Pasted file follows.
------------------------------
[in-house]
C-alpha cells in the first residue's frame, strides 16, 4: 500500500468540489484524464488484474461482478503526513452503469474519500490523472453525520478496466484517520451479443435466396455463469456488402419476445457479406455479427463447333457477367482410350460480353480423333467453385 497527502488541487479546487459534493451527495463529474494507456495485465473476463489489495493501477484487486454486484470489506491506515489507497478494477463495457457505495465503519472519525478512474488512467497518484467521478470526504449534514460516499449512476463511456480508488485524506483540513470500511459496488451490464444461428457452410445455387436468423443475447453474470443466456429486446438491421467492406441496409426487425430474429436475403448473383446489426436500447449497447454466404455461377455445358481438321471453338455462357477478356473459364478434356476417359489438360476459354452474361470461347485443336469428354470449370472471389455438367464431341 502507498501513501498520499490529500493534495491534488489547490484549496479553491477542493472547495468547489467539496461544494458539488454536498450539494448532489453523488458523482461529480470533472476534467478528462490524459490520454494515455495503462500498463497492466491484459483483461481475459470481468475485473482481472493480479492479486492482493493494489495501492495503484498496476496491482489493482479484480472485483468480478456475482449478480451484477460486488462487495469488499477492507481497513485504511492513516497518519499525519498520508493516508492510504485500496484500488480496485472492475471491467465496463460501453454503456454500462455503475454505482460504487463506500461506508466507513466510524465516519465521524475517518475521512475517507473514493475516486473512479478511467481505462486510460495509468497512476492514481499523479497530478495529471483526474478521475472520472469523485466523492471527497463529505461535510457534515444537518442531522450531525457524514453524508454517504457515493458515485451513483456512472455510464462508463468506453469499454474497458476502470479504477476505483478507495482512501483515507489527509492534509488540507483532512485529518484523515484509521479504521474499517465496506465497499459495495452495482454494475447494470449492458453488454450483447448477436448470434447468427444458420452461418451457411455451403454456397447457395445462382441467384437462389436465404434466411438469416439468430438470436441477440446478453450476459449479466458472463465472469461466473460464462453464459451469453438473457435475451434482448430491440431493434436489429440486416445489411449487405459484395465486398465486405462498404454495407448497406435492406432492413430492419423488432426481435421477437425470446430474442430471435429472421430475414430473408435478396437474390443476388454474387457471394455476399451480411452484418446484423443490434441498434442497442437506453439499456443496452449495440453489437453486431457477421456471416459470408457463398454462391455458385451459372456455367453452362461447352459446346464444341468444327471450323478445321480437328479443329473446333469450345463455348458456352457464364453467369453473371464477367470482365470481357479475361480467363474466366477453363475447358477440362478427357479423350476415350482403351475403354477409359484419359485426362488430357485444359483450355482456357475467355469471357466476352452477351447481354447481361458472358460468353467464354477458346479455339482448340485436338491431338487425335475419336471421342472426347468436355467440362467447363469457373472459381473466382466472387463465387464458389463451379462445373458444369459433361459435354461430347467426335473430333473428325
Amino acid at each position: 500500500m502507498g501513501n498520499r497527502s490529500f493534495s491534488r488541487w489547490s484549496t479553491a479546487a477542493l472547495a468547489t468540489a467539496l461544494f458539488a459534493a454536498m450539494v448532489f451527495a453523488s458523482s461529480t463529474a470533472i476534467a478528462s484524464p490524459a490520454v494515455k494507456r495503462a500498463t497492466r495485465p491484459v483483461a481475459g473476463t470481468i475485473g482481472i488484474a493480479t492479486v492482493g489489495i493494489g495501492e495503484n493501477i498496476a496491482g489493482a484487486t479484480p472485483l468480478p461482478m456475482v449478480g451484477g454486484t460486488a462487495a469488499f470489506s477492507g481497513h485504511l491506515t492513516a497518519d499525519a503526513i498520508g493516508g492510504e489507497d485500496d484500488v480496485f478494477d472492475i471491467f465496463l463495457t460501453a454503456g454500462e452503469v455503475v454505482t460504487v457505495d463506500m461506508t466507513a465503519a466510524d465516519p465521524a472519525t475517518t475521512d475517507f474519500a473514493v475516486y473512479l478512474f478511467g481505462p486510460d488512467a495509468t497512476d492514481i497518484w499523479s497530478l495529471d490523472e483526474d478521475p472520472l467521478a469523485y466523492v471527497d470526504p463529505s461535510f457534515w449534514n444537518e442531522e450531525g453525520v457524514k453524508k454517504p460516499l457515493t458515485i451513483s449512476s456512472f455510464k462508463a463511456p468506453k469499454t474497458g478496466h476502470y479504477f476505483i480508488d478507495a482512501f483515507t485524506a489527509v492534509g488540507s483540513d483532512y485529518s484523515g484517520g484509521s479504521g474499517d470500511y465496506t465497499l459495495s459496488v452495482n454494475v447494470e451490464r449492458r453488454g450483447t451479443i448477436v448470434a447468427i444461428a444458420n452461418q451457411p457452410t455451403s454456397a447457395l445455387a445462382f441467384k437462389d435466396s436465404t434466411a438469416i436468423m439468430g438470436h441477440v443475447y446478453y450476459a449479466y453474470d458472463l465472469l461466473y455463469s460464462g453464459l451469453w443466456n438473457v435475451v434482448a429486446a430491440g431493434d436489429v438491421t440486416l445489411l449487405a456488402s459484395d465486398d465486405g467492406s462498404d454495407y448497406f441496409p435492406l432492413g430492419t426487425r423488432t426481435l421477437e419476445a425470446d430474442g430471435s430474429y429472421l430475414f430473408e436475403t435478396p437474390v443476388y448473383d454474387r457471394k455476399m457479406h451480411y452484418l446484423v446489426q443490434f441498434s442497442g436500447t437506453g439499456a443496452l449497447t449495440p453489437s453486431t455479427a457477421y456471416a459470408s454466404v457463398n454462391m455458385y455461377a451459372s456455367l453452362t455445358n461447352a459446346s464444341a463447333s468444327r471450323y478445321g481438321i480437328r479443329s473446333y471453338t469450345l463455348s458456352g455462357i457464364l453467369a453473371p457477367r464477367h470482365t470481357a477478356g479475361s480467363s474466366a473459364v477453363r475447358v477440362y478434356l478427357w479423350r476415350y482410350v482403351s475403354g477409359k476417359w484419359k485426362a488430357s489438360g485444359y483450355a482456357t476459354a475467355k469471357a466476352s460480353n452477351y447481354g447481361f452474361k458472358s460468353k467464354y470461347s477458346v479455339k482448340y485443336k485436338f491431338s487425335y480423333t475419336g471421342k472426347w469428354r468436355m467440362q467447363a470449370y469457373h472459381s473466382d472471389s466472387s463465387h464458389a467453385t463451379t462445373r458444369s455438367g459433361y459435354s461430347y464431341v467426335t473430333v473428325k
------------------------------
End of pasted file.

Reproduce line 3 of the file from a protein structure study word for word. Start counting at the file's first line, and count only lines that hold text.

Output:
Amino acid at each position: 500500500m502507498g501513501n498520499r497527502s490529500f493534495s491534488r488541487w489547490s484549496t479553491a479546487a477542493l472547495a468547489t468540489a467539496l461544494f458539488a459534493a454536498m450539494v448532489f451527495a453523488s458523482s461529480t463529474a470533472i476534467a478528462s484524464p490524459a490520454v494515455k494507456r495503462a500498463t497492466r495485465p491484459v483483461a481475459g473476463t470481468i475485473g482481472i488484474a493480479t492479486v492482493g489489495i493494489g495501492e495503484n493501477i498496476a496491482g489493482a484487486t479484480p472485483l468480478p461482478m456475482v449478480g451484477g454486484t460486488a462487495a469488499f470489506s477492507g481497513h485504511l491506515t492513516a497518519d499525519a503526513i498520508g493516508g492510504e489507497d485500496d484500488v480496485f478494477d472492475i471491467f465496463l463495457t460501453a454503456g454500462e452503469v455503475v454505482t460504487v457505495d463506500m461506508t466507513a465503519a466510524d465516519p465521524a472519525t475517518t475521512d475517507f474519500a473514493v475516486y473512479l478512474f478511467g481505462p486510460d488512467a495509468t497512476d492514481i497518484w499523479s497530478l495529471d490523472e483526474d478521475p472520472l467521478a469523485y466523492v471527497d470526504p463529505s461535510f457534515w449534514n444537518e442531522e450531525g453525520v457524514k453524508k454517504p460516499l457515493t458515485i451513483s449512476s456512472f455510464k462508463a463511456p468506453k469499454t474497458g478496466h476502470y479504477f476505483i480508488d478507495a482512501f483515507t485524506a489527509v492534509g488540507s483540513d483532512y485529518s484523515g484517520g484509521s479504521g474499517d470500511y465496506t465497499l459495495s459496488v452495482n454494475v447494470e451490464r449492458r453488454g450483447t451479443i448477436v448470434a447468427i444461428a444458420n452461418q451457411p457452410t455451403s454456397a447457395l445455387a445462382f441467384k437462389d435466396s436465404t434466411a438469416i436468423m439468430g438470436h441477440v443475447y446478453y450476459a449479466y453474470d458472463l465472469l461466473y455463469s460464462g453464459l451469453w443466456n438473457v435475451v434482448a429486446a430491440g431493434d436489429v438491421t440486416l445489411l449487405a456488402s459484395d465486398d465486405g467492406s462498404d454495407y448497406f441496409p435492406l432492413g430492419t426487425r423488432t426481435l421477437e419476445a425470446d430474442g430471435s430474429y429472421l430475414f430473408e436475403t435478396p437474390v443476388y448473383d454474387r457471394k455476399m457479406h451480411y452484418l446484423v446489426q443490434f441498434s442497442g436500447t437506453g439499456a443496452l449497447t449495440p453489437s453486431t455479427a457477421y456471416a459470408s454466404v457463398n454462391m455458385y455461377a451459372s456455367l453452362t455445358n461447352a459446346s464444341a463447333s468444327r471450323y478445321g481438321i480437328r479443329s473446333y471453338t469450345l463455348s458456352g455462357i457464364l453467369a453473371p457477367r464477367h470482365t470481357a477478356g479475361s480467363s474466366a473459364v477453363r475447358v477440362y478434356l478427357w479423350r476415350y482410350v482403351s475403354g477409359k476417359w484419359k485426362a488430357s489438360g485444359y483450355a482456357t476459354a475467355k469471357a466476352s460480353n452477351y447481354g447481361f452474361k458472358s460468353k467464354y470461347s477458346v479455339k482448340y485443336k485436338f491431338s487425335y480423333t475419336g471421342k472426347w469428354r468436355m467440362q467447363a470449370y469457373h472459381s473466382d472471389s466472387s463465387h464458389a467453385t463451379t462445373r458444369s455438367g459433361y459435354s461430347y464431341v467426335t473430333v473428325k